Some not-so-friendly Tech Support
A friend sent me a text recently to let me know that some of my Answer Guy advice over the years had just helped them out. They had a virus appear on their computer and after working through it with technical support all was fine thanks to them having a solid backup of all their important files. My first thought was “Marvellous!” My second was, “How did you know you had a virus?” That’s when things took a turn.
Virtually every PC comes with virus protection these days. Windows Defender is built in. While not a perfect antivirus (there is no perfect antivirus) it’s pretty solid. Installed and running by default in Windows 10, left to its own devices it scans regularly. Part of the reason that it’s rarely necessary to use more than Defender is that the kinds of attacks on people’s computers have changed a lot from the days when you’d boot up and see a message saying “Your PC is now stoned.”
Now the thing about antivirus programs is they’re pretty much hands-off. They update themselves, scan on a schedule, quarantine or delete files automatically, and don’t bug you. What they don’t do is pop up a message telling you to call Tech Support. They. NEVER. Do. That. If you take away nothing else from this article let it be that you should never, ever call a phone number that pops up on your computer telling you to call someone for technical help. That just doesn’t happen – except with scammers.
My friend was scammed. The person on the phone was courteous and professional. Got remote access to the computer. Installed some software. “Fixed” the problem. And then charged their credit card. All done right? Nope.
The point of the exercise was the credit card and personal details. This could be a prelude to identity theft.
A phone call and the offending computer was sitting on my dining room table. A quick check and sure enough some remote access software had been installed. This software would let the fake Tech Support person login to the computer and download data or make changes at any time. Not good.
This is not to say that there are not legitimate times for remote access software, there are, but professional organizations use software that requires you to be present and approve the connection each time.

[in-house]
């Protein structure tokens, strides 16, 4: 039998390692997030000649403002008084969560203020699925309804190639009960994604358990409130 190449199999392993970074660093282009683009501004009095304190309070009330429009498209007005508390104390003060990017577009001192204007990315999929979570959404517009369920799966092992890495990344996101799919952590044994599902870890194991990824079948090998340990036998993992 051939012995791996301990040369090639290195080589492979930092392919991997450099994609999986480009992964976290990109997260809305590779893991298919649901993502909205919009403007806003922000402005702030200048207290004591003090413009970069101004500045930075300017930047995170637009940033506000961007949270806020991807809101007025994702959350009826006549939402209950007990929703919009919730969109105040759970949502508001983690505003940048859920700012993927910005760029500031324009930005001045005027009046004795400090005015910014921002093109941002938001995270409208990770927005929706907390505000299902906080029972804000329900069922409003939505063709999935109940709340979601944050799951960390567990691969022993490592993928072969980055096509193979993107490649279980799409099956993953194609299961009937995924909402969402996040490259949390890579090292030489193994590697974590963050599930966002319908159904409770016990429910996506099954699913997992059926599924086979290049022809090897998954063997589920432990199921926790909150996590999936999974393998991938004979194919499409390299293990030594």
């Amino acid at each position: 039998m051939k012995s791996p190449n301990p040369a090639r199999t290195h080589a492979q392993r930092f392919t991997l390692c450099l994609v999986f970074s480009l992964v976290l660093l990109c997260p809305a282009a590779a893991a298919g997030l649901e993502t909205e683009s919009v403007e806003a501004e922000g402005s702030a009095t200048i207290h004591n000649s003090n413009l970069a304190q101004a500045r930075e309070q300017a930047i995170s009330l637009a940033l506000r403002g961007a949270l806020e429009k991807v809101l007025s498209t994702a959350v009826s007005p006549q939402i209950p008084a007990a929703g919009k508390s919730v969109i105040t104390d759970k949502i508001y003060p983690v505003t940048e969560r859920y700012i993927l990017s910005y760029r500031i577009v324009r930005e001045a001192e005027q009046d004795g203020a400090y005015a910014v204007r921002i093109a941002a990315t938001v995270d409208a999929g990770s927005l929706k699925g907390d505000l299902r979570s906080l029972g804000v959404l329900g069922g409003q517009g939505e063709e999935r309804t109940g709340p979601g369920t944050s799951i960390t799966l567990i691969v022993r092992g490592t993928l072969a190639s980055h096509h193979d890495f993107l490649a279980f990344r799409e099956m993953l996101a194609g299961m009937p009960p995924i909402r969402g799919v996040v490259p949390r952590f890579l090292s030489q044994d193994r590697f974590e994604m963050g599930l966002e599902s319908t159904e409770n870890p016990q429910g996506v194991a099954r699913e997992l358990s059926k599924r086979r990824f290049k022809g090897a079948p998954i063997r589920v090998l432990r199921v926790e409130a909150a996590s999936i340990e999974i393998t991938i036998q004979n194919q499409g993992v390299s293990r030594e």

I told my friend to call their credit card company and cancel their card, set a meeting with their bank the next day to inform them of what happened, and I went to work on their computer.
One of the bad parts about a scam hack like this is once the scammer has access to your computer they can install backdoors into your computer that are essentially impossible to detect without very sophisticated tools and time. If you don’t have a good backup and must save your files you can try buying an antivirus program and see if it can remove any remaining viruses and backdoors. If you go this root, I’m partial to Kaspersky Anti-Virus and Bitdefender, but there are other good ones. The caveat here is that some anti-virus programs are as difficult to get rid of as the viruses they’re designed to get rid of. And there will always be that nagging feeling of “What if there’s something still on there?”
So, almost always the best recourse is a reset to factory. You accomplish this under Windows 10 by Selecting Settings from the Start menu. Then select Update & Security. Then select Recovery. Then Reset this PC. You will be given an option to Keep your files or Remove everything. Hopefully, you have a good backup and you can Remove everything. When asked if you want to Clean the drives, you can say no and select Just remove my files, unless it is your intention to sell your computer.
These steps will bring your Windows 10 back to factory. You can now be very confident, if not 100%, that your computer is virus free and safe to use again. Now restore your backup and carry on.
Some things to know:
You are not smarter than the scammers. They make a living convincing skeptical people that they are legitimate and here to help. You can’t tell by their voice, accent, etc. They are confidence men/women. They do this all day every day.
You must immediately call your financial institutions to make them aware. And if you are very concerned about the information you’ve given the scammers, you may want to file a police report. Insurance companies may want to see that you’ve done this. Your bank can usually advise you in this respect because sadly they see this all the time.
Have a backup.
Happy – and safe – computing.